In addition to adding more spontaneous breakdancing routines in front of my blackboard saying "What up, yo?" as a routine response to all student questions, and dressing up like little-known historical figures on Mondays, I've got a few other things up my teacher sleeve that should bend my kiddos' minds a bit.
Nothing says, "Yes, English class rocks!", than the early-in-the-year lesson on highlighting our books.
Like a good family Bible passed down through the generations, books we read should show highlighter scar tissue on every page. Every page.
And while my students certainly advance the principal of 'active reading' throughout the year, I'm always amazed by how many pristine, snow-white pages still exist in my student's books after we've completed the novel/play.
Well, no more.
Part of this will come with the 'incentive' of losing daily points when I do random 'book highlighting/margination' checks:
Yup, open your book to page 89. Show me the margination!
Part of this -- in an more enlightened, funky way -- will come from talking about information design a bit more (just like Dan does down on the math hall). 99.9% of my kids will not grasp why I'm geeking out so much, but over time I'll shift that needle to 83.5% by January, and who knows how my percentage will improve by next summer.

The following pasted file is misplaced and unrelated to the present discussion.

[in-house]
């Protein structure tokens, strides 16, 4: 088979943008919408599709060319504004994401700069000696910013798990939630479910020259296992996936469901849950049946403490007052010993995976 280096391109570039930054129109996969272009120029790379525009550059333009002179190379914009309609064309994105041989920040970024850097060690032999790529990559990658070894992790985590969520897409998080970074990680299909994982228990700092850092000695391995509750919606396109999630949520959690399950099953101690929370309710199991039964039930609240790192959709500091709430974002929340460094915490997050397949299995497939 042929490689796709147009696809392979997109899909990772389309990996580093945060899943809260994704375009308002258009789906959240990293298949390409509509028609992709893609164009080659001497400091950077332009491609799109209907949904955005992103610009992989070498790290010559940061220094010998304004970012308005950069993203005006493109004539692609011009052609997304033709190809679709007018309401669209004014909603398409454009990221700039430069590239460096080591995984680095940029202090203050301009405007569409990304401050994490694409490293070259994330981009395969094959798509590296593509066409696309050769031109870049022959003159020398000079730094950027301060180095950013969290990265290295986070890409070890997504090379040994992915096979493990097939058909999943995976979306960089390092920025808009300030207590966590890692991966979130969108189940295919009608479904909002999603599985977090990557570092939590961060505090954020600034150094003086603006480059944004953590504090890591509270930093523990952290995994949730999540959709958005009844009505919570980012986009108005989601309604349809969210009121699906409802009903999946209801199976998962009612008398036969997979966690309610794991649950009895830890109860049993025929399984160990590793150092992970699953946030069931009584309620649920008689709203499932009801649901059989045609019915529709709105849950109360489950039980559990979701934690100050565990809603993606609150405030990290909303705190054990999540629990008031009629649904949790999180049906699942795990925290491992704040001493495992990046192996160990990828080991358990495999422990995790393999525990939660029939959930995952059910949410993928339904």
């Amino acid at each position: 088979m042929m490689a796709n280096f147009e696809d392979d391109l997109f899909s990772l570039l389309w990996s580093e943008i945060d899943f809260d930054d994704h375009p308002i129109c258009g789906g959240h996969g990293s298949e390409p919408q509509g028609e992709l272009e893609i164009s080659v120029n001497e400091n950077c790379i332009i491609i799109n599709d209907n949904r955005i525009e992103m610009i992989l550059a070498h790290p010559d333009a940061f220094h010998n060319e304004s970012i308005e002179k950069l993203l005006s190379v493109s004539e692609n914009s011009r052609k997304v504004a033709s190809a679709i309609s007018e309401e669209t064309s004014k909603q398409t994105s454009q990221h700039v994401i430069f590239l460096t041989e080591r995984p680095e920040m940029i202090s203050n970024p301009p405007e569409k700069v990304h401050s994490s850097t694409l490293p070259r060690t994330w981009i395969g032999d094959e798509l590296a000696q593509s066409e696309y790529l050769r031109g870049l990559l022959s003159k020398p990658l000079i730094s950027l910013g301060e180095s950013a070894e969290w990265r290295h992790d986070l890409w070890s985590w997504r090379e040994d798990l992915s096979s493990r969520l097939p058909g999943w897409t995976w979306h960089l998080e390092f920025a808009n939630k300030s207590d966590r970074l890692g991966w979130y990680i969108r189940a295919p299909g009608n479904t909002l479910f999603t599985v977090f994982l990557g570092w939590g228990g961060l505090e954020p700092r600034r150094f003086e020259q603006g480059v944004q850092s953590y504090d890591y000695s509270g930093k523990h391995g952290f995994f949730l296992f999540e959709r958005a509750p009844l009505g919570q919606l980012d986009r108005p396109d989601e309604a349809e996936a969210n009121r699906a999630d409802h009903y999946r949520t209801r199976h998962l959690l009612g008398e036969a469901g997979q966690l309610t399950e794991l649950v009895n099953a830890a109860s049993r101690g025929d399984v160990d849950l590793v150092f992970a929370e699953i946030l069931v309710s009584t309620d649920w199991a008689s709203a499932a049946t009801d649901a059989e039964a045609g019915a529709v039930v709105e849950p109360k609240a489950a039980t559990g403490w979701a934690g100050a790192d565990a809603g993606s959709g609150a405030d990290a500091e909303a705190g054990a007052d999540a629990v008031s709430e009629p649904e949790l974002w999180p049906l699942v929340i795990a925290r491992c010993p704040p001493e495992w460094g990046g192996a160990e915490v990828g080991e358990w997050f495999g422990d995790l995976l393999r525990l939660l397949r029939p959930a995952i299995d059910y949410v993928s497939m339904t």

Case in point, UK information design student/artist, Stefanie Posavec, and her oh-my mapping of Jack Kerouac's classic, On the Road (started out with the previously shown book image & 'highlighting' poster she crafted).
Let me show you a bit more of what I mean (although you'll need a little time to let it all sink in visually since it can spark some info-overload in the process):
Example one: "Sentence Drawings" from On the Road. Essentially, she took every sentence in this mad ones travel 'novel', drawing their length & relationships by virtue of using colored lines to determine how many words, turning 'right' when it came to an end. Hence, the rectangles that look like an Etch-a-Sketch routine. Zoom in to see what I mean.
Example two: "Sentence Length" from On the Road. You can probably figure this one out. Every sentence compared by the # of words. Every one. Across the entire work. Zoom in to see what I mean.
Examples three/four: comparing "Sentence Drawings from On the Road and Orwell's 1984. Makes an interesting talking point about author's voices and writing styles, although I'm gonna need some time to figure out what the level of interest will be for my kiddos. Perhaps 'pretty pictures' are enough.